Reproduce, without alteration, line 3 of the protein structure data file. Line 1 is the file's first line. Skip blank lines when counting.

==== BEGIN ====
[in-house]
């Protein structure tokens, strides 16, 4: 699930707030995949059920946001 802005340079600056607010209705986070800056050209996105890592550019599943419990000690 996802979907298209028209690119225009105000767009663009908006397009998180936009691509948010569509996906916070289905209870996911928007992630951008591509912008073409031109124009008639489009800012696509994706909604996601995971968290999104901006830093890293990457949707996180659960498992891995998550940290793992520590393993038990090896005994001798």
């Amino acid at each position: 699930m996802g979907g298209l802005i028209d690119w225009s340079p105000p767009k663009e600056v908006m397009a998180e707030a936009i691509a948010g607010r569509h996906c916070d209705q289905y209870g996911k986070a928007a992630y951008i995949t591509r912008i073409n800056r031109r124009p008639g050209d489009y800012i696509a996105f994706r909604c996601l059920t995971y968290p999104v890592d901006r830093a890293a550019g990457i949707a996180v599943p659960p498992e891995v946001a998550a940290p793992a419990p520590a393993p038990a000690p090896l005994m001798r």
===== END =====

């Amino acid at each position: 699930m996802g979907g298209l802005i028209d690119w225009s340079p105000p767009k663009e600056v908006m397009a998180e707030a936009i691509a948010g607010r569509h996906c916070d209705q289905y209870g996911k986070a928007a992630y951008i995949t591509r912008i073409n800056r031109r124009p008639g050209d489009y800012i696509a996105f994706r909604c996601l059920t995971y968290p999104v890592d901006r830093a890293a550019g990457i949707a996180v599943p659960p498992e891995v946001a998550a940290p793992a419990p520590a393993p038990a000690p090896l005994m001798r």